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Sue McKinnon, McKinnon Family Foundation

Tagged in: Advocacy, Capacity building, Research, National

It would be fair to say that the McKinnon Family Foundation is never far from the front lines of the issues it seeks to change. Established in 2006 by Sydney-based John and Sue McKinnon, the Foundation’s mission is squarely focused on supporting the environment, alleviating poverty and developing social enterprise.

For the McKinnon’s, philanthropy is not just about the money. John and Sue bring every resource at their disposal to the change equation: time, talent, treasure and ties. Rejecting formulaic responses, they favour instead a “big picture chessboard strategy”.

The beauty of a conversation with a changemaker as impassioned, experienced and unapologetic as Sue McKinnon is that it will almost always venture down unexpected pathways (spoiler alert: medieval choir ahead) and deliver tangential surprises. Forget the script; come along for the ride.

How have you responded to COVID-19 and the bushfires? Are you increasing, decreasing or maintaining your funding levels?

SMc: Actually, I think it’s important to start with the second question before I answer this one.

 

Sure. What are you hearing from your environmental grantees about the impact of COVID-19 and the fires?

SMc: I take issue with the premise of this question because for us, and for many other AEGN members, we are in the thick of it and seeing what’s going on. We’re not waiting to hear about it second hand from NGOs.

I’m not the only AEGN member who’s engaged with grassroots organisations – there are quite a few of us who respond when asked by calling a politician, or use their shares for shareholder activism, or attend briefings on legal cases, or are members of local community action groups.

That circles around to the first question, about how we’re responding.

 

Right, so how are you responding to COVID-19 and the bushfires?

The bushfires presented a hard link with climate change. But even as that was happening the far right was off the mark very quickly with a line straight from the NRA playbook telling people, ‘You can’t talk about climate change when people are dying’.

The economic disruption caused by the bushfires was both regional and national, but the pandemic has multiplied that by a huge factor and on a global scale.

We are looking around at the opportunities, asking to see the strategies, looking at holes that need to be plugged. But meanwhile, the mining groups and the lobby groups don’t miss a beat, they’re not sitting around wondering what to do, because they know how disaster capitalism works.

I don’t think enough progressive groups appreciate the speed that’s necessary and how important it is to be on the front foot and getting out there – we don’t have the luxury of time. The risk is that the forces aligned with the Government are off the mark quicker than us and they have the advantage of incumbency. They don’t see these crises as a human tragedy but an economic opportunity.

With our foundation, we don’t think so much in terms of only supporting environmental organisations for better environmental outcomes but asking how those outcomes can be achieved and which are the best organisations to do that. We do not fund any service delivery with the organisations we support, but we do fund research that can be used in getting better outcomes for climate change and that research may or may not be performed by ENGOs. We also fund strategic litigation, and community organising and campaigns of all sorts.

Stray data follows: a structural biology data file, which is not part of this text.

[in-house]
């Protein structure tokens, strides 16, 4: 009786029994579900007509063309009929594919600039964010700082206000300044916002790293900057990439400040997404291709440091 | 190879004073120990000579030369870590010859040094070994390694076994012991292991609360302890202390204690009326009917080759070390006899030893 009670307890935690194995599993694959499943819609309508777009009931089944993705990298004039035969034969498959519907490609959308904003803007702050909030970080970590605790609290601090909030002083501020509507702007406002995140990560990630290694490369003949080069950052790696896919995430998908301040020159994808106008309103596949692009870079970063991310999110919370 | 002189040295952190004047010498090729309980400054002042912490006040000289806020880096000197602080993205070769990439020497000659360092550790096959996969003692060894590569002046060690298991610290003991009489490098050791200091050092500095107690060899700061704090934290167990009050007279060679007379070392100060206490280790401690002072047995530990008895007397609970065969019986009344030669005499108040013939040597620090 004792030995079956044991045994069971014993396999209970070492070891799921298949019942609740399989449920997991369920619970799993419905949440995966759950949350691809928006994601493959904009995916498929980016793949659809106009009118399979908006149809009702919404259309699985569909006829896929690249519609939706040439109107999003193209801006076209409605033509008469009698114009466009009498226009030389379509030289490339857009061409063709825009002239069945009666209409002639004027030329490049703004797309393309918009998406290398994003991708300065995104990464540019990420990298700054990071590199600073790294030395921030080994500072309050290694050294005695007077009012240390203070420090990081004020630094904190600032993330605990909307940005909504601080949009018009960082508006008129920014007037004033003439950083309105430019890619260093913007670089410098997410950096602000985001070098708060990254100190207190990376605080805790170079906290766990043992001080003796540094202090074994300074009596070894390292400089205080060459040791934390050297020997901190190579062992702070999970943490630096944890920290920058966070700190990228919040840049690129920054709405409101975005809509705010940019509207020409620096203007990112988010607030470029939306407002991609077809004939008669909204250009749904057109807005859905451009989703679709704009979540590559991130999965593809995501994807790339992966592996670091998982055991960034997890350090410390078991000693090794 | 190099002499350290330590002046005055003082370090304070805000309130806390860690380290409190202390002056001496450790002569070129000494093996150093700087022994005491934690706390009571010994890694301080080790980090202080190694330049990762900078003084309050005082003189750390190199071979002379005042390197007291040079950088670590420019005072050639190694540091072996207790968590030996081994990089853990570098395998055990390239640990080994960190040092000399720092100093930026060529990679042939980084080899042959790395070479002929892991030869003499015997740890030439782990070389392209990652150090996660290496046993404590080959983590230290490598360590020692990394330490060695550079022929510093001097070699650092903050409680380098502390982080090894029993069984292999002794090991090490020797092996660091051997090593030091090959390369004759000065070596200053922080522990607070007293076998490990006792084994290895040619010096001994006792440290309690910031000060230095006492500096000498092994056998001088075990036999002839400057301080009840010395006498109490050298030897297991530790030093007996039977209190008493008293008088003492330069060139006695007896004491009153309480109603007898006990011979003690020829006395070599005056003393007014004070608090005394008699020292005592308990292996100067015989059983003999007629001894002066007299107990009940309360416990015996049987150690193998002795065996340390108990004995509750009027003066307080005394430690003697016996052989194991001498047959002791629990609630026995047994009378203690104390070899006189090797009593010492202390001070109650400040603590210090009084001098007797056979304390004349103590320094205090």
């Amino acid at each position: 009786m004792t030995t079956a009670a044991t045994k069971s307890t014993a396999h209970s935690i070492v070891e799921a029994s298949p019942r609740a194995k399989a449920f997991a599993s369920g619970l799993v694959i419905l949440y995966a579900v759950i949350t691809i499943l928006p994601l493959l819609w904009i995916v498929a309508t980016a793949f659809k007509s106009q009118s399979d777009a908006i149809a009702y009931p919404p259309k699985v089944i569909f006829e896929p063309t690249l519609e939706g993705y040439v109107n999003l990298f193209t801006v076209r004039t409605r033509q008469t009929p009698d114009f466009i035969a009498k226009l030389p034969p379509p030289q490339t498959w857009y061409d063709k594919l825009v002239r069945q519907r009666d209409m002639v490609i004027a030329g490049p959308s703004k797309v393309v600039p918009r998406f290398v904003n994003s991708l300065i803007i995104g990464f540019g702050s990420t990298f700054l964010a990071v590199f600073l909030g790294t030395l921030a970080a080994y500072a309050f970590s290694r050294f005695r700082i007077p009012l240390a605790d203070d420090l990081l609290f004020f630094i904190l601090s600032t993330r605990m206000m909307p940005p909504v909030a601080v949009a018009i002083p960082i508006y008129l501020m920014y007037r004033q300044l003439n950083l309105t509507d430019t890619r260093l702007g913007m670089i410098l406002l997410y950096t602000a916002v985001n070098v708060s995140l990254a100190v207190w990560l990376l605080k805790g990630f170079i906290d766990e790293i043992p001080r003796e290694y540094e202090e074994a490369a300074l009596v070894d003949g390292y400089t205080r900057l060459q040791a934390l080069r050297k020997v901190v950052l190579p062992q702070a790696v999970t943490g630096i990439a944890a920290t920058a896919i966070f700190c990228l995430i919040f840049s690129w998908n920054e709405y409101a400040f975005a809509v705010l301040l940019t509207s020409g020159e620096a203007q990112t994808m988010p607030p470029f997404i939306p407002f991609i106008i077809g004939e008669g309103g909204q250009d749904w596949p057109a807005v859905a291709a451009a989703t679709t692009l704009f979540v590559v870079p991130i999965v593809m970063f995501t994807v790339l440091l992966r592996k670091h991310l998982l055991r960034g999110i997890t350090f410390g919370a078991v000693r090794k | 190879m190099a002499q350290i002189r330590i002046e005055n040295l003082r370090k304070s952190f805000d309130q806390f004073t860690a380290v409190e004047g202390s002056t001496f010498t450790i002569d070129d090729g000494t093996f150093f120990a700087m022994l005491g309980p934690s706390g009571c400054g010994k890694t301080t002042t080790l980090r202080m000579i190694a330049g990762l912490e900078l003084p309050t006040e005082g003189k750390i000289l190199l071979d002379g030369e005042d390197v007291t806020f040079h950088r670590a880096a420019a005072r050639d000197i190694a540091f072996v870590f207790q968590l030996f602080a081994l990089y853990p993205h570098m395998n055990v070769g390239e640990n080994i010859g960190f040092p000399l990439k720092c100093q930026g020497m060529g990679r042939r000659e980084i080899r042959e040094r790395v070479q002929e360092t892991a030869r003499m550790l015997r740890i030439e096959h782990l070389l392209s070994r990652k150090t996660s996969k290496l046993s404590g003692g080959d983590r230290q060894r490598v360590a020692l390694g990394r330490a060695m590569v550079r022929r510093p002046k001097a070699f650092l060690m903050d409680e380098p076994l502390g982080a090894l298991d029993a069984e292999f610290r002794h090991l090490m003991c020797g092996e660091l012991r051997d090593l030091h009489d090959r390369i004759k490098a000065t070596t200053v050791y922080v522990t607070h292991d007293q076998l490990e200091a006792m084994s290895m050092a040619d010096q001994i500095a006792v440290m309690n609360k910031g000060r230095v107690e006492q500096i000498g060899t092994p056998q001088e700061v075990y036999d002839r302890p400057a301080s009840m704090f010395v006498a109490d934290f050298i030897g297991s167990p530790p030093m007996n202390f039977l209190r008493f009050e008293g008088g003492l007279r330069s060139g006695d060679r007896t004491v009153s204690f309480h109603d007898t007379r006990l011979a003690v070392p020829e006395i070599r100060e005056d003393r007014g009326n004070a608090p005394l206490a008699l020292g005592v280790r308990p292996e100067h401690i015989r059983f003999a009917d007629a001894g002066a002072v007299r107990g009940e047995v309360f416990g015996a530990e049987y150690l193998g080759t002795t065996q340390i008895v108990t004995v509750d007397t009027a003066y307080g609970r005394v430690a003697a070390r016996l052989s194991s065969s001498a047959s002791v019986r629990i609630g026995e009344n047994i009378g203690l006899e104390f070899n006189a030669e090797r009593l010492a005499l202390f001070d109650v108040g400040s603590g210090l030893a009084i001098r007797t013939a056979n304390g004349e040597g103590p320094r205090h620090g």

Our funding levels change in response to the opportunities presenting themselves, we use a big picture chessboard strategy.

 

This question feels like a decided change of pace, but do you have a recommended book or movie to enjoy in isolation?

Honestly, any spare time has been gobbled up by taking on extra projects. I do like to read but at the moment my reading is limited to budgets and reports and that sort of thing.

 

Do you have any down time?

While I work I listen to ABC Classic FM most of the time while I’m working to try and add some serenity to life. I love sacred choral music – I sing in a medieval choir, but that’s not happening at the moment with COVID-19 obviously.

 

Wait, you sing in a medieval choir? How did you find about it?

The choir happens to meet in my suburb! We do medieval and baroque music and it’s run by an opera singer who lives on the outskirts of Sydney too. It also happens to be one of the choirs that dresses up and I love dressing up.

What I really like about the choir is that when you’re singing you have to leave everything else behind – you can’t go over things in your mind, you have to concentrate.

 

Final question: What’s one thing you hope we’ll do differently on the other side of COVID-19?

I know the popular answer would be, ‘Let’s be more aware of nature’, but my biggest hope is that people might wake up a little bit more to see just how much politics and decisions at a federal level affect their lives. That we begin to understand these politicians ought to be our servants not our masters. And that’s uncomfortable because the more you know about what is actually going on in politics behind the scenes, the more horrible it is. I understand why people don’t want to go there.

One other thing I hope for is a greater appreciation for the value of local community. Standing together and getting engaged in federal politics – that’d be good to see.

And singing more in community choirs!

 

Sue’s recommended 2-minute time out:

How Australia’s ‘fake genuine Russian choir’ Dustyesky went viral during the coronavirus pandemic